Mr. VV. Sererus, Cavalier, N. D., says:
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about 8 years ago I started to use your
Asthma cure, and have not had an attack
for six years."
Sold by all druggist3 at 50c and $1.00.
Send 2c stamp to Dr. R. Schiffmann, Box
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CAPITAL CITY OUT
FEDERATED otUBS OF NORTH DA-
KOTA MEET AT BISMARCK.
Most of the Fifty Organisations In the
State Well Represented Delegates
Welcomed by Mrs. WhiteConvention
Reception Held at the Home of the
MRS. FRANK WHITE.
Wife of the governor, who extended,the
formal welcome to Federated olubs at
From a Staff Correspondent.
Bismarck, N. D., Oct. 20.The latch
string of the capital citv is out this
week for the delegates and visiting
members of the North Dakota Federa
tion of Women's clubs. The convention
opened yesterday with a very represen
tative gathering of the brainiest and
most progressive women of the state.
Considering the distances and difficul
ties of tiavel, the attendance is large,
most of the fifty clubs having delegates.
"Valley City has the banner delegation,
with nine members Jamestown being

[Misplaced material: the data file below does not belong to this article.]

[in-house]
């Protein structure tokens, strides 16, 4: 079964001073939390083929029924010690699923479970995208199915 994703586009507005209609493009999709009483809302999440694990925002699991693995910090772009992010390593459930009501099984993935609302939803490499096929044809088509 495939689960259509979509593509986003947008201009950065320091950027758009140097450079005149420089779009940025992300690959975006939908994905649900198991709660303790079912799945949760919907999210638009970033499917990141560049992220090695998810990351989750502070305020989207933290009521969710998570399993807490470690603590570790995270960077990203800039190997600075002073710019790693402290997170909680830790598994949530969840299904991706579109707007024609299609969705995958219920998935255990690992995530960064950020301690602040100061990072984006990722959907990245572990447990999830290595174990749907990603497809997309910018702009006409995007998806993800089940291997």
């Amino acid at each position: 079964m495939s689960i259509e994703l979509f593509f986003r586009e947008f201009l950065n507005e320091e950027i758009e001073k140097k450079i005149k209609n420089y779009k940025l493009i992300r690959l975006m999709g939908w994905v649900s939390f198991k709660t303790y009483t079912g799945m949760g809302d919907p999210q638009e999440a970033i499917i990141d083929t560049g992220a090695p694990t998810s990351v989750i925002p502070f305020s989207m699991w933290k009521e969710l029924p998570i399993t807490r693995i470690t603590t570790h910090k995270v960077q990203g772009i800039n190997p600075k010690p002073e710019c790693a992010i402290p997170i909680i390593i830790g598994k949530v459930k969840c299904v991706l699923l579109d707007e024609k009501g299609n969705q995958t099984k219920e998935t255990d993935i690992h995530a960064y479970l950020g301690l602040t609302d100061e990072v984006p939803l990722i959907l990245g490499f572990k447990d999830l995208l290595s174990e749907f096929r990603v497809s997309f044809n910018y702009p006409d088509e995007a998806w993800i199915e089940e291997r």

a close second. All of the delegates are
being entertained in the hospitable
homes of the city.
The meetings are held in the Presby
terian church, whose roomy auditorium
was made bright and fragrant for the
opening by many vases of roses, chrys
anthemums and sweet peas, arranged
among potted foliage plants. The fed
eration colors, green and white, were
used in hangings looped with asparagus
Principal Items of Business.
Consideration of the needs for a more
complete organization was suggested by
the greeting of Mrs. Sarah Piatt Deck
er, president of the General Federation
of Women's clubs. This will undoubt
edly be favorably received and plans
made for its accomplishment. This prob
lem and the general election will form
the principal business matters, while
music will be an important part of the
program. The Jamestown club is fur
nishing most of the musical numbers.
The general federation president rec
ommended the adoption of work for
civil service reform, regulation of child
labor and pure food. The board of di
rectors approved work in these lines and
appointed Mmes. C. F. Amidon, Fargo